- File Size: 756 KB
- Print Length: 242 pages
- Simultaneous Device Usage: Unlimited
- Publisher: Broken River Books (December 21, 2013)
- Publication Date: December 21, 2013
- Sold by: Amazon Digital Services LLC
- Language: English
- ASIN: B00HGLBQDG
- Text-to-Speech: Enabled
- Word Wise: Enabled
- Lending: Enabled
- Amazon Best Sellers Rank: #162,641 Paid in Kindle Store (See Top 100 Paid in Kindle Store)
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PECKERWOOD is hardboiled crime fiction, rural noir as back-alley-bar balls, and as twisty full-metal gonzo as the plots are, ultimately you don't read them for plot, or even character, you read them for voice. You read them for those shivery little pleasure pellets of prose, like miniature cocaine bombs, that bounce off the walls of your blood vessels with every page.
And PECKERWOOD, I'm pleased to say, has got voice. I picture author Jedidiah Ayres as that slumped-over day-drinking drunk at the end of the bar who may look like the saddest sack in the solar system, but once you take the stool next to him, he stirs and straightens up a little and sticks a Pall Mall in his mouth and starts telling you stories. And you sit up straight with your shot of Wild Turkey and and you think, "Man, this dude has lived some life and seen some things and been through the bowels of Hades in a blender with rusty blades, but he can still smile a little and stand back from it all just enough to have a sense of humor about it." And you find yourself ordering another drink, and ordering him another drink, and suddenly in no hurry at all to get home to the missus or back to the office because you're laughing your pancreas off and your jaw is janking off the top of the bar and you're listening to him talk and thinking about roadhouses you wish you hadn't driven past and women you wish you'd made a move on years ago and chances you wish you took. And then you light up a Pall Mall and are stunned by how pleasant it tastes before you realize you don't even smoke, and you want to hit the road with this guy and hold up liquor stores and let large amounts of daylight into milk bottles and mailboxes with guns you don't have.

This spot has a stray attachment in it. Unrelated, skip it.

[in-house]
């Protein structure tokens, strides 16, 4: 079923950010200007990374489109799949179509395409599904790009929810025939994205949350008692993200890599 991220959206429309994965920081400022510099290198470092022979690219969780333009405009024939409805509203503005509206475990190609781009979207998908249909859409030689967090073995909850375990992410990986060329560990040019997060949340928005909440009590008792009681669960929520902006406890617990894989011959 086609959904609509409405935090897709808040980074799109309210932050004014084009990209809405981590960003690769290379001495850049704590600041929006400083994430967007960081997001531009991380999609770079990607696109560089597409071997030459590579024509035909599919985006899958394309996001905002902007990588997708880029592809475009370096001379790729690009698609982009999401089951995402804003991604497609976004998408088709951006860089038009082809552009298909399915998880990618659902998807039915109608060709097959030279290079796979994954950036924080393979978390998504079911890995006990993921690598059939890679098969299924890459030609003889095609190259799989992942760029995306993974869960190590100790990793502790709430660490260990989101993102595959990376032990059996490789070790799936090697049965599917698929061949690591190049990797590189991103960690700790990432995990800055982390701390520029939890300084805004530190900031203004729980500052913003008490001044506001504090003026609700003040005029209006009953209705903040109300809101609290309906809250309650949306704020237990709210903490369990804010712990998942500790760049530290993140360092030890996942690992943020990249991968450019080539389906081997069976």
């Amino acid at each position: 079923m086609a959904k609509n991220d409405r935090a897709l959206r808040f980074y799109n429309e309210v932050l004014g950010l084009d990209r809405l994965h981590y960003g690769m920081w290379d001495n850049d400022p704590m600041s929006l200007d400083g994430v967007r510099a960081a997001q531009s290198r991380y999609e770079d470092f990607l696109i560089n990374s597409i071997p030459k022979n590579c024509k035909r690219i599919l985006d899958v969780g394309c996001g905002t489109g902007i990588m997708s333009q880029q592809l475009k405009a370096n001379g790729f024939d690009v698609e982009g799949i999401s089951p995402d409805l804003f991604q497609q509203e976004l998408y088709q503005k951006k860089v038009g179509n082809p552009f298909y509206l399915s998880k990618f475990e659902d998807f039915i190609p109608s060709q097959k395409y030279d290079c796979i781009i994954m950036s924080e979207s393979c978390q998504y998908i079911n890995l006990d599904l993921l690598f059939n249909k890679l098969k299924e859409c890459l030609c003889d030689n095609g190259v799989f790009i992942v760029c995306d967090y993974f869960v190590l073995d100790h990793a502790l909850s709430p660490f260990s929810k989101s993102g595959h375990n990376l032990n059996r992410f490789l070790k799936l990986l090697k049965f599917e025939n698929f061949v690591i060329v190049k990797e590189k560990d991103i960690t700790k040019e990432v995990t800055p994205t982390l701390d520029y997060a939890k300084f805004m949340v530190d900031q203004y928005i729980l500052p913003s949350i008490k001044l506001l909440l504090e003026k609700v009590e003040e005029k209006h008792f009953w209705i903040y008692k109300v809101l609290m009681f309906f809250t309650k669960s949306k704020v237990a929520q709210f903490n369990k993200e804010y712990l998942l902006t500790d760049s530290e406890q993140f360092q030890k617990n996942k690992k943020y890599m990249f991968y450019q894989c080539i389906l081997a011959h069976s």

"He wanted Chowder to run pussy and dope in a regulated environment without competition and unnecessary violence, without women disappearing forever or only to be found later in various states of decomposition."
Well, OK, I guess plot does matter, just as you hope that the entertaining drunk's stories have a point somewhere on the horizon. Suffice it to say that in the finest rural-noir tradition, it involves pussy and dope and bent law enforcement and biker gangs and bodies in trunks and blackmail and bathroom-stall beatings and betrayal and parking-lot sex and pink mist like water balloons, all in a small town in Missouri somewhere not too far from the Arkansas state line. It involves bad people who love their family members with stunning tenderness and fingers not too far from their butts of their Glocks.
And it's all pretty amazing good.
And it's got a voice that will cut open your tongue and pour tequila all over it:
"Agent Harris was dead before he hit the ground. His face had nothing behind it anymore. What used to be there was all over the man to Jimmy's left. The pulp-blinded agent dove to the ground to avoid more bullets while he scooped his boss out of his eyes."
Yeah. Want another shot of Wild Turkey, pal?
Ayres writes lean yet powerful prose, rumbling with ominous thunder as he weaves the complexity of the story with a fine attention to detail and a clear mastery of plotting and foreshadowing. While we sense early on that bad situations are only going to get worse, the author successfully keeps you wondering which characters are going to make it out of this book alive, and his violent climax is all the more breathless because of it.
Fans of Harry Crews and Jim Thompson take note. Peckerwood is dirty south crime lit in the grandest tradition.